When the only tool you have is a hammer, everything in the world looks like a nail.
Unless you’re a blacksmith, that is.
Under the hammers of the would-be smiths who stopped by David Kailey’s blacksmith shop this weekend, lumps of iron and steel were banged and shaped into decorative pieces, tools, gadgets – and, yes, nails. Lots of nails.
The simple metal pegs were a common introduction to the craft for the hundreds of people who stopped by Kailey’s shop in northeast Spokane. For hours on end, they billowed forges, plunged rods of metal into piles of coke – a form of fuel made from coal that burns clean without smoke – until they were red hot, and pounded away until a desired shape was achieved. Then back into the forge they went.
“I’ve been watching Youtube forever, and there’s this show, ‘Forged in Fire,’ that got me super interested,” said 13-year-old Christian Gail as he hammered away at a rod of metal that was starting to turn shape into a leaf. “I really like the sense of accomplishment. It’s just really fun.”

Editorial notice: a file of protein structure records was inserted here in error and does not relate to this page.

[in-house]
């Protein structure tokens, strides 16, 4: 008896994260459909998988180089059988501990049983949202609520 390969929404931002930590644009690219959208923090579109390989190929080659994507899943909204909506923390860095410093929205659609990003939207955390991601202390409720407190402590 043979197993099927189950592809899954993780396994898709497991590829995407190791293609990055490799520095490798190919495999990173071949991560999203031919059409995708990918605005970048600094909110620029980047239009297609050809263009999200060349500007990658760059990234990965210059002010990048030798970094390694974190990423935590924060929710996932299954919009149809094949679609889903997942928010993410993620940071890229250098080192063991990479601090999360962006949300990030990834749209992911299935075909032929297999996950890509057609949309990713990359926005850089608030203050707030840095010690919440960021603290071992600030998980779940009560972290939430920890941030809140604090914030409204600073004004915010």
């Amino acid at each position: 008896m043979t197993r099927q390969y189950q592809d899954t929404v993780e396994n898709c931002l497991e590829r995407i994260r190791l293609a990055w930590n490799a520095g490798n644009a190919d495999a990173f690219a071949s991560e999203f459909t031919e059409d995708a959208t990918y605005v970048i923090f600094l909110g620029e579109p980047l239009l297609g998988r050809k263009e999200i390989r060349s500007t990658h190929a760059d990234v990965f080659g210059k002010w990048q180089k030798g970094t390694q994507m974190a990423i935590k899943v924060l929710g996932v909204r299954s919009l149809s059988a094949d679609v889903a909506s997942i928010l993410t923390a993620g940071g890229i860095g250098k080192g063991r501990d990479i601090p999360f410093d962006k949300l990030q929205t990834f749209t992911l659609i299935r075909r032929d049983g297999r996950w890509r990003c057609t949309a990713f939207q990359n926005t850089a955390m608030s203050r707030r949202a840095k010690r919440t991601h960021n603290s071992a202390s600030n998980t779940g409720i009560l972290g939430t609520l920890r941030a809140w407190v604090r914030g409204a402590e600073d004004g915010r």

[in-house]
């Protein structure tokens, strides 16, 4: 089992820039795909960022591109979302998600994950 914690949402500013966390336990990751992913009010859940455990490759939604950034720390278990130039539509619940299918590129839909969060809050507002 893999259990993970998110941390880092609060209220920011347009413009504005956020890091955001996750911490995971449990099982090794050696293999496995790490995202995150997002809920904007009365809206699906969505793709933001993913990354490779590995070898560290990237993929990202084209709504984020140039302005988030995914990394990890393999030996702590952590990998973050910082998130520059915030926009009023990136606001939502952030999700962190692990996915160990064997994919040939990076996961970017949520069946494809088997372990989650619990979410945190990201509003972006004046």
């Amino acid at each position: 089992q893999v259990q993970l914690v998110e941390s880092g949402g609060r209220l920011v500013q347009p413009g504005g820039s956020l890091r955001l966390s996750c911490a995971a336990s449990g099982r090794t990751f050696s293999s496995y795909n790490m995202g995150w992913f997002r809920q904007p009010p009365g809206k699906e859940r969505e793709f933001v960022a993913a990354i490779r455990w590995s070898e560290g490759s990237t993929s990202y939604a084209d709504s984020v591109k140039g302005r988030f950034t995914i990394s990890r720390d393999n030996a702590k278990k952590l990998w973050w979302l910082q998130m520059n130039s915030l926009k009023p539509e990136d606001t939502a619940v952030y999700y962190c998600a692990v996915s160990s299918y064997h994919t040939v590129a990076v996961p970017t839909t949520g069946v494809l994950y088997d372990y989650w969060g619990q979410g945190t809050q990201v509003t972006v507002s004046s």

Kailey, who’s been a blacksmith for just four years, said he looks forward to the “hammer-in” – a blacksmith’s version of teaching by drills and repetition – at his shop, Morgan Jade Ironworks and Forge, every fall and spring. He said it’s one of the only opportunities he gets to share his craft, which is not so much teaching new techniques as it is “discovering what was lost.”
“Lost” are methods and tools stretching back, in some cases, to medieval metallurgy. The forge. The hammer. The tongs. The mandrels and horns. And of course, the anvil.
These tools may be far more archaic than the large machines Kailey uses in his day-to-day job making fences, metal doors and art. But he still turns to them from time to time, and says he holds them in high regard.
“Our take is, blacksmiths exist so welders and machinists can have heroes too,” he joked.
Caden Gail, who was also working on a leaf next to his brother, burned his hand the day picking up a piece of a metal before it had adequately cooled. Although he cried after the injury, his father said he was rearing to go back as soon as the pain melted away.
“They’ve been non-stop for two days,” Scott Gail said, holding a long claw-like poker he forged to help turn vegetables on a barbecue. “This sure beats the hell out of playing Xbox.”